A Love Letter to the Great Lakes

Lush Handmade Cosmetics, the company I work for, has been supporting the Pangea Seed Foundation for several years and last week they allowed a few of us workers to volunteer on their street art project that was taking place in Toronto.

Many will write far more extensively and eloquently than I about the whole project so I’ll leave that to them, and say that if you want to know more about the project, please click this link - https://www.pangeaseed.foundation/sea-walls/a-love-letter-to-the-great-lakes/

I’ll just note down a couple of observations.

I had my preconceptions going into the project. They were all good ones. But as usual – and you’d have thought I’d learn by now not to build up a picture of that which I am about to do, but I never learn – I got far more from the project than I could have imagined.

Firstly, the sheer quality of the people involved set me back. Rarely have a met a group that were so uniformly kind, open hearted, talented and wise beyond their years as I did last week when I mixed with the artists and facilitators. They’re the sort of people I’d be proud to call friends and have in my life as a constant, and leaving them on Friday I felt more than a little regret that I probably wouldn’t see many of them for a long time. Although that of course is partly up to me. Do I want to make the effort? Yes, and I hope I shall.

Then there was the quality of the artwork. Not just the individual pieces, which were beautiful (as I hope my photos go some way to illustrate), but the body of work as a whole. The organisers had done an incredible job of pulling together locations as well as artists who’s styles and thought patterns were varied but complemented each others and as I toured the sites one after the other it was as though I were in the Vatican or the Vasari Corridor, such was the quality on offer and sense of wonder I felt as I looked at it. I’m not hyping it up there either, I genuinely did feel the same thrill as I have done in any of the world’s great art museums.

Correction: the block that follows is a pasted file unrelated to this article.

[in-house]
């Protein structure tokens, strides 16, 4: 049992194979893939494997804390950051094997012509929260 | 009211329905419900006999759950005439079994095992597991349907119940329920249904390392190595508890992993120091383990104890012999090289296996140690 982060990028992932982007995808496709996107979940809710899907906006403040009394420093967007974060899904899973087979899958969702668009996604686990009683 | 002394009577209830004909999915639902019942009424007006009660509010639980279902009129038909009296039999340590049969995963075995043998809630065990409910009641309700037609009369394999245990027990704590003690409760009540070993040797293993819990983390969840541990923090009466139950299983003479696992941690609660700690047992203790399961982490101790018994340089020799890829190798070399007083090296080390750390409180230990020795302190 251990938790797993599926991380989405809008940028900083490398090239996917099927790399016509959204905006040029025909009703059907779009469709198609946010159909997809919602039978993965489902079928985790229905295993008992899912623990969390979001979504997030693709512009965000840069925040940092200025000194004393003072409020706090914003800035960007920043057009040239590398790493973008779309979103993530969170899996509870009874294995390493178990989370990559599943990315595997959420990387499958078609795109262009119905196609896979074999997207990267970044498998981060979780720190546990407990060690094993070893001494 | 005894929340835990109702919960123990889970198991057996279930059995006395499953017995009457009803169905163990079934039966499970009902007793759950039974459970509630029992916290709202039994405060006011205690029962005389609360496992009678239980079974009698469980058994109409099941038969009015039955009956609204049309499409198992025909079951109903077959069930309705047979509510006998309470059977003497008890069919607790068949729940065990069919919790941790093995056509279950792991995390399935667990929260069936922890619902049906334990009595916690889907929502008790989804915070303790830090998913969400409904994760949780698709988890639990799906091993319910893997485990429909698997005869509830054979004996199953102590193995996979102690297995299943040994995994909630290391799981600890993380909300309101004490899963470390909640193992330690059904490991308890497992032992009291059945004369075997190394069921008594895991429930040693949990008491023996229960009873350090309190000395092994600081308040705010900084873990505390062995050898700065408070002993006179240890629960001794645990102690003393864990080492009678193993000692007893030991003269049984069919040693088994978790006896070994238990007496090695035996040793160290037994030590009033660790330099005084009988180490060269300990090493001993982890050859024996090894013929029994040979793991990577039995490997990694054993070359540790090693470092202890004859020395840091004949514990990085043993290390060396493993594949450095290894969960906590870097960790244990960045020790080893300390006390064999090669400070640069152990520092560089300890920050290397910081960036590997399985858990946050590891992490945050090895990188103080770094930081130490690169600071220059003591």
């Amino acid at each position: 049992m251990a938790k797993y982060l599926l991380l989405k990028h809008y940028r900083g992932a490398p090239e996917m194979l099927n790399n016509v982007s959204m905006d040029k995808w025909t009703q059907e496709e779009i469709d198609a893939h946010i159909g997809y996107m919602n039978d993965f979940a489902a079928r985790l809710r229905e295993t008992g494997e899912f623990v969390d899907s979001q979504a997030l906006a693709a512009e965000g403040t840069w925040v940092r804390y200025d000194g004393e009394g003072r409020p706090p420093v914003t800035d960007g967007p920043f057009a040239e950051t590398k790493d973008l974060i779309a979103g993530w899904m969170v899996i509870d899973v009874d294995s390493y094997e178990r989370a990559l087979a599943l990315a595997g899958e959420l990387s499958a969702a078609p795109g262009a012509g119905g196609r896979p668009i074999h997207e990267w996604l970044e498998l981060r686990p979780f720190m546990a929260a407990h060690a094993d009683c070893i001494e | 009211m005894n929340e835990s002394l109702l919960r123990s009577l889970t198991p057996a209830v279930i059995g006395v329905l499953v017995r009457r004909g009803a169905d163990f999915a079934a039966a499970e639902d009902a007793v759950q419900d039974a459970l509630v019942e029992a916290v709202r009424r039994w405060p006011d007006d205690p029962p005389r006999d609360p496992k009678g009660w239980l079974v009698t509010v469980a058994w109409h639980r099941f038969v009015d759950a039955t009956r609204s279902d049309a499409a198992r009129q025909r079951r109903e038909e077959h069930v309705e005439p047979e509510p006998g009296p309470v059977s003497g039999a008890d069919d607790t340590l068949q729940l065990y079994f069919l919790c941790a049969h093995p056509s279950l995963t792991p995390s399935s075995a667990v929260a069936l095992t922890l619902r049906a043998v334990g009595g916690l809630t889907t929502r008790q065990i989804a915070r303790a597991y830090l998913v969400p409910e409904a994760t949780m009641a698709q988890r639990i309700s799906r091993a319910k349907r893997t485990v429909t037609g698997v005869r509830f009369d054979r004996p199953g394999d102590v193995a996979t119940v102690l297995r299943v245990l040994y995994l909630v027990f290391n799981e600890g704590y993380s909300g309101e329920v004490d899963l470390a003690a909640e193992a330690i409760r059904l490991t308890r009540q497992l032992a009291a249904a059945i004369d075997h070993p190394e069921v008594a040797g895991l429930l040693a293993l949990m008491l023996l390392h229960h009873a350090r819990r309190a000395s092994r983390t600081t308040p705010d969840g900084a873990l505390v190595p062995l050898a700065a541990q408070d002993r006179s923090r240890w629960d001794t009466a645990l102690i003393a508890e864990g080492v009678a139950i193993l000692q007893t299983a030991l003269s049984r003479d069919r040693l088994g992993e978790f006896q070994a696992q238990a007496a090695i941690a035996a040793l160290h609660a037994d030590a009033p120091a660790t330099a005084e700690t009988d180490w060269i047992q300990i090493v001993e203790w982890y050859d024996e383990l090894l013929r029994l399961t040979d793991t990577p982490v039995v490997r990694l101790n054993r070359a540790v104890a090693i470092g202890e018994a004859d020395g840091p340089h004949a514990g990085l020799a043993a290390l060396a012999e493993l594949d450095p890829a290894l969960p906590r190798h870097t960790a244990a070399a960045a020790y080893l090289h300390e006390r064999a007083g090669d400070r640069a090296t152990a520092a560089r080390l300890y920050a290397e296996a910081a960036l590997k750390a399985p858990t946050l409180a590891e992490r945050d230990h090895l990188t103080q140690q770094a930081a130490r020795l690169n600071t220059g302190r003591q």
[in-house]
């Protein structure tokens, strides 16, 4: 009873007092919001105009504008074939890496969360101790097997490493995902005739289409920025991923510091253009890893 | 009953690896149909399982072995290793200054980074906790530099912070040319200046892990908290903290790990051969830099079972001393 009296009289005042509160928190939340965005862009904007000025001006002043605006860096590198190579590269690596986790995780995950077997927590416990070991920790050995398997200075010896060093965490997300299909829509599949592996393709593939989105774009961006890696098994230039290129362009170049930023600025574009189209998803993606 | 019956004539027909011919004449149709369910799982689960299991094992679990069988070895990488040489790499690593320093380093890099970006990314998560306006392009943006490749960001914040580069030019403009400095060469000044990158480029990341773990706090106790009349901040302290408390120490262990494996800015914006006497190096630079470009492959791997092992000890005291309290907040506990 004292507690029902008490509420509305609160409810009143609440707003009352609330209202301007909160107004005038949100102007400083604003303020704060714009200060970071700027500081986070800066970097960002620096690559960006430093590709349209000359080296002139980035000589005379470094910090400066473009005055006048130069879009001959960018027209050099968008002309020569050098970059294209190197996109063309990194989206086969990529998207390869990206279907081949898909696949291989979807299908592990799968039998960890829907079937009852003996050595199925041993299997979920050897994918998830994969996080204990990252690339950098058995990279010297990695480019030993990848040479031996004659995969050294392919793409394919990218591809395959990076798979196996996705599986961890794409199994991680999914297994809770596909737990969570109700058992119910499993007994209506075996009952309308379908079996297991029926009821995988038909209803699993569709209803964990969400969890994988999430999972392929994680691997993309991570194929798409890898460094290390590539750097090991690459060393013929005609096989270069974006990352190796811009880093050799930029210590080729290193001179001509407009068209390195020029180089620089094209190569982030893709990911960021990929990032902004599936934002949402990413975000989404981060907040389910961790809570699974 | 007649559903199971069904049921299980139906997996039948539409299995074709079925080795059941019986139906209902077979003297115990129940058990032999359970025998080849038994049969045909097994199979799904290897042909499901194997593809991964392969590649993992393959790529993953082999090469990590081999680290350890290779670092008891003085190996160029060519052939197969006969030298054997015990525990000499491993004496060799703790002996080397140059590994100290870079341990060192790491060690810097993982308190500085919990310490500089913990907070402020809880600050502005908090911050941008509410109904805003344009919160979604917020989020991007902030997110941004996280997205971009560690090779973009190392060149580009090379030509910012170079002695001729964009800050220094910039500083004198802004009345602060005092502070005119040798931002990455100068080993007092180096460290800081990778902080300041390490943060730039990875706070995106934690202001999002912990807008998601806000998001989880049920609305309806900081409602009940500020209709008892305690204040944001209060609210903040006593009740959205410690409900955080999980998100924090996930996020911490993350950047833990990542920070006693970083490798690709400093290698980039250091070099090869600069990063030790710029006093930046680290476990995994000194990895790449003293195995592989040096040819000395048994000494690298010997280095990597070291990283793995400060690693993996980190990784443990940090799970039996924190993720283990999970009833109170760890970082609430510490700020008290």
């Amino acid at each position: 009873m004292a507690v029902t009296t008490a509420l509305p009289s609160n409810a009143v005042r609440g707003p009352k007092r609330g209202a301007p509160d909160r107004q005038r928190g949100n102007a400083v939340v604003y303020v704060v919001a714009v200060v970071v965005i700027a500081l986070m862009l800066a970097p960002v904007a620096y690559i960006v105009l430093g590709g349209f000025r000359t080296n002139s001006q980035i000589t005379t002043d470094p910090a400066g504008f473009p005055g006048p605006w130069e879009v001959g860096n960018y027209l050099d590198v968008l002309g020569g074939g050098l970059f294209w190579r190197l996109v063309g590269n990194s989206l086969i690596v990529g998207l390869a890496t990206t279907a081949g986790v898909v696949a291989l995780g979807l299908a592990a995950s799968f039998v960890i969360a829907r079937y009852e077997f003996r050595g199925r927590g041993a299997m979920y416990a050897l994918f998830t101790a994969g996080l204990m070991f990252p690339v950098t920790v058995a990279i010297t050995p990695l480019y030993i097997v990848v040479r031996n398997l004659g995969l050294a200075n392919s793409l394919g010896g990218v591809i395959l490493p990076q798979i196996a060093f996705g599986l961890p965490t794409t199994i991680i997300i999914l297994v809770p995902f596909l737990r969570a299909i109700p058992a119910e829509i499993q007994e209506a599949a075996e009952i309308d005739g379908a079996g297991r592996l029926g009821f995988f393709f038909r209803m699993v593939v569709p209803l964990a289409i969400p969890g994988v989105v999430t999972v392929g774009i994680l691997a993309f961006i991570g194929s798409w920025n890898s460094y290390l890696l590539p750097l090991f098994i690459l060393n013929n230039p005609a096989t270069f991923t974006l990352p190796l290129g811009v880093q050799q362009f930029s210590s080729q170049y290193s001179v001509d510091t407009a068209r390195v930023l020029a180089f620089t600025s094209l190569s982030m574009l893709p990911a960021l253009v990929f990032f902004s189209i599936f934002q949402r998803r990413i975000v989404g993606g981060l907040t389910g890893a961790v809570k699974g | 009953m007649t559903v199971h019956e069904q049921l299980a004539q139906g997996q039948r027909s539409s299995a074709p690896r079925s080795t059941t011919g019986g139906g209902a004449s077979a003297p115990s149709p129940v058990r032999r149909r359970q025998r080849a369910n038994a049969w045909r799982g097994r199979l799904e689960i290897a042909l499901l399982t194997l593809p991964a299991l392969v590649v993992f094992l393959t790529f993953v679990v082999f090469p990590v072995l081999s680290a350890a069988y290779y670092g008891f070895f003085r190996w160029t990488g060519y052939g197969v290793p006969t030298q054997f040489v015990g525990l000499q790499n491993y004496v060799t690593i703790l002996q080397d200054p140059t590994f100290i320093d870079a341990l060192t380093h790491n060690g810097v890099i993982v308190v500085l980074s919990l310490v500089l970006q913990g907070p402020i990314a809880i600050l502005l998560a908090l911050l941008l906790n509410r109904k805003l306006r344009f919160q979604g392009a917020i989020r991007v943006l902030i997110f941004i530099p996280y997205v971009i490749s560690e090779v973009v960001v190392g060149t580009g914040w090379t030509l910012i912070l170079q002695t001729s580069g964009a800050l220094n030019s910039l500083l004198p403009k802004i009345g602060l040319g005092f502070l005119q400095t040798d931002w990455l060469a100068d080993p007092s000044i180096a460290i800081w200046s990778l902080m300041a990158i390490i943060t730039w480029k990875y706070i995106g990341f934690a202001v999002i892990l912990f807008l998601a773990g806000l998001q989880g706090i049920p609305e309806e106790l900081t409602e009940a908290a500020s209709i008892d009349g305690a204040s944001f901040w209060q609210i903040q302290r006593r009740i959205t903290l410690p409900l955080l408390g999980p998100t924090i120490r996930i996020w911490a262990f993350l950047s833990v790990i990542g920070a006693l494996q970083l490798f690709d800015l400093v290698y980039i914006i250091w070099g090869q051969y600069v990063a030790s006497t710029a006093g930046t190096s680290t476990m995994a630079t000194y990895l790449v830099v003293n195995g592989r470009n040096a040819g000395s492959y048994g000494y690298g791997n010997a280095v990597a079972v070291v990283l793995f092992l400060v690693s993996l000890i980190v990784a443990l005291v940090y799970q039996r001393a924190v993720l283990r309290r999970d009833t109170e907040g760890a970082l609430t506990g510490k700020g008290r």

The artists knew what they were doing, and they knew where to stop. That’s such a vital skill, to know when to put the paintbrush down and be satisfied. It’s kind of like life, so many of us never recognise when we reach our own high point, the point where we should just say ‘yeah, this is it, this is how life should be, now I just have to maintain.’ Like, we’re mentally at peace, we have a decent standard of living, we have a good partner, and then we say, ‘hey, why don’t I screw all this up by looking over there, because the grass is greener, right?’ Wrong.

So yeah, the artists knew when to stop, and I appreciated that. Good art is like anything, it’s distinguished as much by what is left out as it is by what is included. In fact, I often thought of Michelangelo’s ‘Prisoners’ as I viewed some of the artist’s work. I thought of that un-finished stone, and the figures moving out of it, showing us that there is, waiting inside every rock, some beauty that exists unseen and will continue to do so until some genius has the eyes to see and chisel it out. Such was the case down on Ossington and Queen last week. All those empty walls had beauty hidden and the artists bought it to our attention. Magic.

Finally, I must mention the great ballet I witnessed time and time again as the artists applied their paints. A certain joyful extravagence burst out with each unconsious choreographed arcing of the spray can, ending always in a backlit wisp of paint. The artists were aware of this flamboyance, I’m sure, it was all part of the act, the wheeling of the arm, the flick of the head as they moved back to view the new lines. It sounds like I’m being a ponce for the sake of it here, but really, it was so good to watch, people in complete control of their movements, and acting with such grace. If you get the chance to watch artists work up close, do so, it’ll add so much to your enjoyment of what they create.

So, thanks to Lush for being far sighted and generous enough to support such a project, and for allowing us to volunteer for it, and of course to the Pangea Seed Foundation for initiating it all. Great work. Here are some snaps.

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